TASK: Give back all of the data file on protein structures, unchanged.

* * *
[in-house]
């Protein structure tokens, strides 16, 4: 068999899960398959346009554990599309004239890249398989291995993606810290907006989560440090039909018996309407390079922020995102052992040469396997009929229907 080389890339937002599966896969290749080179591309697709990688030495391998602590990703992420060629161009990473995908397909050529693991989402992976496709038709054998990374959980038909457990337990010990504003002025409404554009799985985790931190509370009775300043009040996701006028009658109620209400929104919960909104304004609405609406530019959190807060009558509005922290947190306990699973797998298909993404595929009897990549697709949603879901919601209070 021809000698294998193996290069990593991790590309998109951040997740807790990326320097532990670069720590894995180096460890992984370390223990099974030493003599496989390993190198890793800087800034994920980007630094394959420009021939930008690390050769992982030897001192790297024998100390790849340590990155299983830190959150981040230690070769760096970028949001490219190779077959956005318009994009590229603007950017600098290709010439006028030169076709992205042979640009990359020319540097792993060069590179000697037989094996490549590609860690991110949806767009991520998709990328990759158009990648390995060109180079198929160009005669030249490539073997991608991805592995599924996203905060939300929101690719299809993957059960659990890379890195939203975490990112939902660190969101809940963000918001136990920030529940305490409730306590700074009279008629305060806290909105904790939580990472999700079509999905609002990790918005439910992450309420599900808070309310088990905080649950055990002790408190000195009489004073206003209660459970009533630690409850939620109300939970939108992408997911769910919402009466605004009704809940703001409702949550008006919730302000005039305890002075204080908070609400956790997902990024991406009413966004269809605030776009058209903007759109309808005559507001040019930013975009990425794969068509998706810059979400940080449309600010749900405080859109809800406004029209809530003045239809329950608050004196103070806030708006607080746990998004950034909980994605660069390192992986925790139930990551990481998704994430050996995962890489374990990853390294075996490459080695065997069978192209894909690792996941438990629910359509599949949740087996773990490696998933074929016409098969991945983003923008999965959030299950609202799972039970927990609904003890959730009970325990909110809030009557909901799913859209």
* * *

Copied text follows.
[in-house]
């Protein structure tokens, strides 16, 4: 068999899960398959346009554990599309004239890249398989291995993606810290907006989560440090039909018996309407390079922020995102052992040469396997009929229907 080389890339937002599966896969290749080179591309697709990688030495391998602590990703992420060629161009990473995908397909050529693991989402992976496709038709054998990374959980038909457990337990010990504003002025409404554009799985985790931190509370009775300043009040996701006028009658109620209400929104919960909104304004609405609406530019959190807060009558509005922290947190306990699973797998298909993404595929009897990549697709949603879901919601209070 021809000698294998193996290069990593991790590309998109951040997740807790990326320097532990670069720590894995180096460890992984370390223990099974030493003599496989390993190198890793800087800034994920980007630094394959420009021939930008690390050769992982030897001192790297024998100390790849340590990155299983830190959150981040230690070769760096970028949001490219190779077959956005318009994009590229603007950017600098290709010439006028030169076709992205042979640009990359020319540097792993060069590179000697037989094996490549590609860690991110949806767009991520998709990328990759158009990648390995060109180079198929160009005669030249490539073997991608991805592995599924996203905060939300929101690719299809993957059960659990890379890195939203975490990112939902660190969101809940963000918001136990920030529940305490409730306590700074009279008629305060806290909105904790939580990472999700079509999905609002990790918005439910992450309420599900808070309310088990905080649950055990002790408190000195009489004073206003209660459970009533630690409850939620109300939970939108992408997911769910919402009466605004009704809940703001409702949550008006919730302000005039305890002075204080908070609400956790997902990024991406009413966004269809605030776009058209903007759109309808005559507001040019930013975009990425794969068509998706810059979400940080449309600010749900405080859109809800406004029209809530003045239809329950608050004196103070806030708006607080746990998004950034909980994605660069390192992986925790139930990551990481998704994430050996995962890489374990990853390294075996490459080695065997069978192209894909690792996941438990629910359509599949949740087996773990490696998933074929016409098969991945983003923008999965959030299950609202799972039970927990609904003890959730009970325990909110809030009557909901799913859209």